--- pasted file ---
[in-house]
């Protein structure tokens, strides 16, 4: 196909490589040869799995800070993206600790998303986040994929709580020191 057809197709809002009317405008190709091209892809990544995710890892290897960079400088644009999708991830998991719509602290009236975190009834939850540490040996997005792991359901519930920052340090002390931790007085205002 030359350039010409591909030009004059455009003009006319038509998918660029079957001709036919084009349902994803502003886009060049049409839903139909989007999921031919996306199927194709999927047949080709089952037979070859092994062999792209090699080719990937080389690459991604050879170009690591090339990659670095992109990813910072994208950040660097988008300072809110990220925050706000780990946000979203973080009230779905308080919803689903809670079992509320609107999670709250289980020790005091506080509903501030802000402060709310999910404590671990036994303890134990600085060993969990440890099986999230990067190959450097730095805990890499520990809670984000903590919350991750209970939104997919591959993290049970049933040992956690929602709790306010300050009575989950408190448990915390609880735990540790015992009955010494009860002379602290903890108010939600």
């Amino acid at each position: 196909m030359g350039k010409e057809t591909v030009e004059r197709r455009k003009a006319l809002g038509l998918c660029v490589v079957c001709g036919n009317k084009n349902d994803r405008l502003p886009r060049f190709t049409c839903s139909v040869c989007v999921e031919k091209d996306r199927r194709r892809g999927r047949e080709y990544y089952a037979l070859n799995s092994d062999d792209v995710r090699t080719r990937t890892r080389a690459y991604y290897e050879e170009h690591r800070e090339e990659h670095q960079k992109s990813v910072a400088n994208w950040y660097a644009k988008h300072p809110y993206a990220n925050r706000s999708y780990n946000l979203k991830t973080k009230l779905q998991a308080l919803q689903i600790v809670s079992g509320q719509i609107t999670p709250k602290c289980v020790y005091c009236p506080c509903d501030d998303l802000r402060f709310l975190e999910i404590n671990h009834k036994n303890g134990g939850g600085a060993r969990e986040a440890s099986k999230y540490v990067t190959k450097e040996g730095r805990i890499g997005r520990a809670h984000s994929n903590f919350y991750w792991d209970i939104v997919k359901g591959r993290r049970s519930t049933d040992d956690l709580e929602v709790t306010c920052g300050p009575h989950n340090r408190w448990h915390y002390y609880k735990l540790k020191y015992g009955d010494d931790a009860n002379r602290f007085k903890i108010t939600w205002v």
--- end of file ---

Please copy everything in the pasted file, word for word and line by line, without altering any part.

[in-house]
């Protein structure tokens, strides 16, 4: 196909490589040869799995800070993206600790998303986040994929709580020191 057809197709809002009317405008190709091209892809990544995710890892290897960079400088644009999708991830998991719509602290009236975190009834939850540490040996997005792991359901519930920052340090002390931790007085205002 030359350039010409591909030009004059455009003009006319038509998918660029079957001709036919084009349902994803502003886009060049049409839903139909989007999921031919996306199927194709999927047949080709089952037979070859092994062999792209090699080719990937080389690459991604050879170009690591090339990659670095992109990813910072994208950040660097988008300072809110990220925050706000780990946000979203973080009230779905308080919803689903809670079992509320609107999670709250289980020790005091506080509903501030802000402060709310999910404590671990036994303890134990600085060993969990440890099986999230990067190959450097730095805990890499520990809670984000903590919350991750209970939104997919591959993290049970049933040992956690929602709790306010300050009575989950408190448990915390609880735990540790015992009955010494009860002379602290903890108010939600």
């Amino acid at each position: 196909m030359g350039k010409e057809t591909v030009e004059r197709r455009k003009a006319l809002g038509l998918c660029v490589v079957c001709g036919n009317k084009n349902d994803r405008l502003p886009r060049f190709t049409c839903s139909v040869c989007v999921e031919k091209d996306r199927r194709r892809g999927r047949e080709y990544y089952a037979l070859n799995s092994d062999d792209v995710r090699t080719r990937t890892r080389a690459y991604y290897e050879e170009h690591r800070e090339e990659h670095q960079k992109s990813v910072a400088n994208w950040y660097a644009k988008h300072p809110y993206a990220n925050r706000s999708y780990n946000l979203k991830t973080k009230l779905q998991a308080l919803q689903i600790v809670s079992g509320q719509i609107t999670p709250k602290c289980v020790y005091c009236p506080c509903d501030d998303l802000r402060f709310l975190e999910i404590n671990h009834k036994n303890g134990g939850g600085a060993r969990e986040a440890s099986k999230y540490v990067t190959k450097e040996g730095r805990i890499g997005r520990a809670h984000s994929n903590f919350y991750w792991d209970i939104v997919k359901g591959r993290r049970s519930t049933d040992d956690l709580e929602v709790t306010c920052g300050p009575h989950n340090r408190w448990h915390y002390y609880k735990l540790k020191y015992g009955d010494d931790a009860n002379r602290f007085k903890i108010t939600w205002v």